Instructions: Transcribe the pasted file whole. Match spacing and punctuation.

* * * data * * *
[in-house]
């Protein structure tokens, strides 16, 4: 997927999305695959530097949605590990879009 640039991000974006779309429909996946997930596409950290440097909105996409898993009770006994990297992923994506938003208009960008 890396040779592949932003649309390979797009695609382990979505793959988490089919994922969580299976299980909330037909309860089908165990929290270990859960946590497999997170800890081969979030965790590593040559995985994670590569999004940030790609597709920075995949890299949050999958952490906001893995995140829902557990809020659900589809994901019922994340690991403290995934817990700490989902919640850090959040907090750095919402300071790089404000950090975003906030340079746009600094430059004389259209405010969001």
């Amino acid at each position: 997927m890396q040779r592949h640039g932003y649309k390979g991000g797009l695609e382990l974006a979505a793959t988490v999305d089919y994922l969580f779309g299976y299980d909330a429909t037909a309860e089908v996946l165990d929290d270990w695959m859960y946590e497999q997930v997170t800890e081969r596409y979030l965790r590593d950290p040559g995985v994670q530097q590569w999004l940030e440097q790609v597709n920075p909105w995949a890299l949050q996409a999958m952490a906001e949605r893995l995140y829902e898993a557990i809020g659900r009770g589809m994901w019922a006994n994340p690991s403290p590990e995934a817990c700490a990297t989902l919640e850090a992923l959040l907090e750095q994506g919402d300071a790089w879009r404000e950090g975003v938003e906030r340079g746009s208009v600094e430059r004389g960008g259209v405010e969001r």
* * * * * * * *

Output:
[in-house]
């Protein structure tokens, strides 16, 4: 997927999305695959530097949605590990879009 640039991000974006779309429909996946997930596409950290440097909105996409898993009770006994990297992923994506938003208009960008 890396040779592949932003649309390979797009695609382990979505793959988490089919994922969580299976299980909330037909309860089908165990929290270990859960946590497999997170800890081969979030965790590593040559995985994670590569999004940030790609597709920075995949890299949050999958952490906001893995995140829902557990809020659900589809994901019922994340690991403290995934817990700490989902919640850090959040907090750095919402300071790089404000950090975003906030340079746009600094430059004389259209405010969001």
């Amino acid at each position: 997927m890396q040779r592949h640039g932003y649309k390979g991000g797009l695609e382990l974006a979505a793959t988490v999305d089919y994922l969580f779309g299976y299980d909330a429909t037909a309860e089908v996946l165990d929290d270990w695959m859960y946590e497999q997930v997170t800890e081969r596409y979030l965790r590593d950290p040559g995985v994670q530097q590569w999004l940030e440097q790609v597709n920075p909105w995949a890299l949050q996409a999958m952490a906001e949605r893995l995140y829902e898993a557990i809020g659900r009770g589809m994901w019922a006994n994340p690991s403290p590990e995934a817990c700490a990297t989902l919640e850090a992923l959040l907090e750095q994506g919402d300071a790089w879009r404000e950090g975003v938003e906030r340079g746009s208009v600094e430059r004389g960008g259209v405010e969001r």